It is indeed part of the New York City subway. It is the former-IRT "7 Flushing" line.
This line is former IRT and parts were built in coordination of competitor BMT, both private companies unlike the municipally-owned IND. Eventually the city bought out all the subway companies, creating one municipal system.
By the time it was built, lower/mid Manhattan residents had experienced more than enough elevated trains, in particular they were tired of those powered by steam; and they wanted the loud, ugly, filthy things gone. Electrification became possible around 1890, and railroads built in NYC needed to be electrified.
The IRT's claim to fame was that the parts of the line downtown run underground. (which isn't really feasible for steam, although London gave it a serious try.) They switch to elevated structures out in the boroughs where land values are lower, but it remains electrified. This subway section opened first in 1915, and it was extended outward into Queens, finishing 12 years later.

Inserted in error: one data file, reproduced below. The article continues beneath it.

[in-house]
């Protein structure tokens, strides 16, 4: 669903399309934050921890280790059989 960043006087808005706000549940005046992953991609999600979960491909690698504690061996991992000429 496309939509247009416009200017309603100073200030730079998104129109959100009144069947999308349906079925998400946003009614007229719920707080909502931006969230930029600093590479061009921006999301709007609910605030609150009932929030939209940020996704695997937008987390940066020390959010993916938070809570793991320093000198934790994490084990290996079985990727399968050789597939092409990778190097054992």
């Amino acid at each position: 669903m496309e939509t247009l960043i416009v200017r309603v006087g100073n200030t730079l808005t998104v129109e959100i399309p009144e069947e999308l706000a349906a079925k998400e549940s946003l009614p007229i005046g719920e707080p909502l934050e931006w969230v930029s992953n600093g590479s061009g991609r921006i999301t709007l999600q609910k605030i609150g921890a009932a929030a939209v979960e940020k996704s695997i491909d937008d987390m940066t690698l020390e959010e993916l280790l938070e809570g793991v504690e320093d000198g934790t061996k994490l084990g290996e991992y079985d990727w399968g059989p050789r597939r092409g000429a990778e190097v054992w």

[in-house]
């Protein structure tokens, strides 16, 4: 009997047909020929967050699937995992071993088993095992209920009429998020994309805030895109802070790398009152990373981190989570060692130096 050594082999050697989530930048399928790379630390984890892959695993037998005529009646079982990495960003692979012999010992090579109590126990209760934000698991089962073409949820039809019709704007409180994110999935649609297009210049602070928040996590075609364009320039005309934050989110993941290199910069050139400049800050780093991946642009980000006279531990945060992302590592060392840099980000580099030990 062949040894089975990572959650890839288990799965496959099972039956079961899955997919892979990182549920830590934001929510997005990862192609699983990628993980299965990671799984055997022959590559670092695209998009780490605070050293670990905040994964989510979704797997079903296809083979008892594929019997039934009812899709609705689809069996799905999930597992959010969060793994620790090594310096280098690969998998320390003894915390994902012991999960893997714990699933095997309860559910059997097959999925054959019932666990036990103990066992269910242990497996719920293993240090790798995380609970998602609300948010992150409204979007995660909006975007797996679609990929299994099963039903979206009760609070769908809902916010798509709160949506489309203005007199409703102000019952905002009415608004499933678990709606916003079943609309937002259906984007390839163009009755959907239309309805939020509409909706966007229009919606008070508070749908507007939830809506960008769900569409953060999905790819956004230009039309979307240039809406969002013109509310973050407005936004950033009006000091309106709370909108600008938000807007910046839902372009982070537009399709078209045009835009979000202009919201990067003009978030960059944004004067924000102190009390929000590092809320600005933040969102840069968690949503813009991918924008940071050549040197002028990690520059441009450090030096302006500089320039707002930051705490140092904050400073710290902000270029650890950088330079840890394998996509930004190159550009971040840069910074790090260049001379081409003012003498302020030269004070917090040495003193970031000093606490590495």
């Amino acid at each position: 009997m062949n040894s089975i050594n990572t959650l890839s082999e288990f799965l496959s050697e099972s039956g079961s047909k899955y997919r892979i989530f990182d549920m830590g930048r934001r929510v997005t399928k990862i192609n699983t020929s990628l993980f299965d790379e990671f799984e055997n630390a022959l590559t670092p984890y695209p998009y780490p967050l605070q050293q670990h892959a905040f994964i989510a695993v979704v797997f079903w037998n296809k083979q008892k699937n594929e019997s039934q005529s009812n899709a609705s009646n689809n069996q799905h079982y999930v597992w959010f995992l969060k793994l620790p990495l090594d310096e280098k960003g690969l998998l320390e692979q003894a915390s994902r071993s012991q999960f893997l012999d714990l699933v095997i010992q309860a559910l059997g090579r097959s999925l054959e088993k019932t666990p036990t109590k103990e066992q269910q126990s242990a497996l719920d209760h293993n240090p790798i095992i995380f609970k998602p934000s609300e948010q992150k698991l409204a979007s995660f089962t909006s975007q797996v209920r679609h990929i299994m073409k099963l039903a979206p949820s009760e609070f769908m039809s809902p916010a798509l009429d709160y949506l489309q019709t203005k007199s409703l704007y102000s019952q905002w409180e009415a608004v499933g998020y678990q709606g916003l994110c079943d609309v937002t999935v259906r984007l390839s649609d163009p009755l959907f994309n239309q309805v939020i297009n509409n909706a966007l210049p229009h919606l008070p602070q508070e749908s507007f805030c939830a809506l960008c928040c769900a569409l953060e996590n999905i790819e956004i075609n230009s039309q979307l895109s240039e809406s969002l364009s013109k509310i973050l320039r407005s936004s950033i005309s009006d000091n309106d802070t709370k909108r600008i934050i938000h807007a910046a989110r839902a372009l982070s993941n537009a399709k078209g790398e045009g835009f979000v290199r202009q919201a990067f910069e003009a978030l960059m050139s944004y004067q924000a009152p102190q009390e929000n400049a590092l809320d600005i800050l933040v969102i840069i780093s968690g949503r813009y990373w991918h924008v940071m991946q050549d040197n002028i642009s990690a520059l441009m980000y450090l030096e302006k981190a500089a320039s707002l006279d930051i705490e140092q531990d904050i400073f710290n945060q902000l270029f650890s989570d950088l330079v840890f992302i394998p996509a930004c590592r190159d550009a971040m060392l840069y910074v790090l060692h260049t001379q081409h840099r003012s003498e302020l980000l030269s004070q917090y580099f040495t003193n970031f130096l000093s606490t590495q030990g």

By this time, railroads everywhere saw electrification as "the way to go" if one could afford the significant costs of installation. Those costs are reasonable if the railroad is very short and very busy, as this one is.
The line is 102 years old - older than virtually all of the buildings. If a building had been in the way of building the line, then depending on cost the either the building would be bought out, or the line would be rerouted. Railroads also have power of eminent domain to take property they need, as do cities.
Buildings built under the elevated structures are not unheard of in New York City, but they certainly came after construction. A 1-2 floor building simply would not have enough real estate value to justify the considerable expense of building around a structure.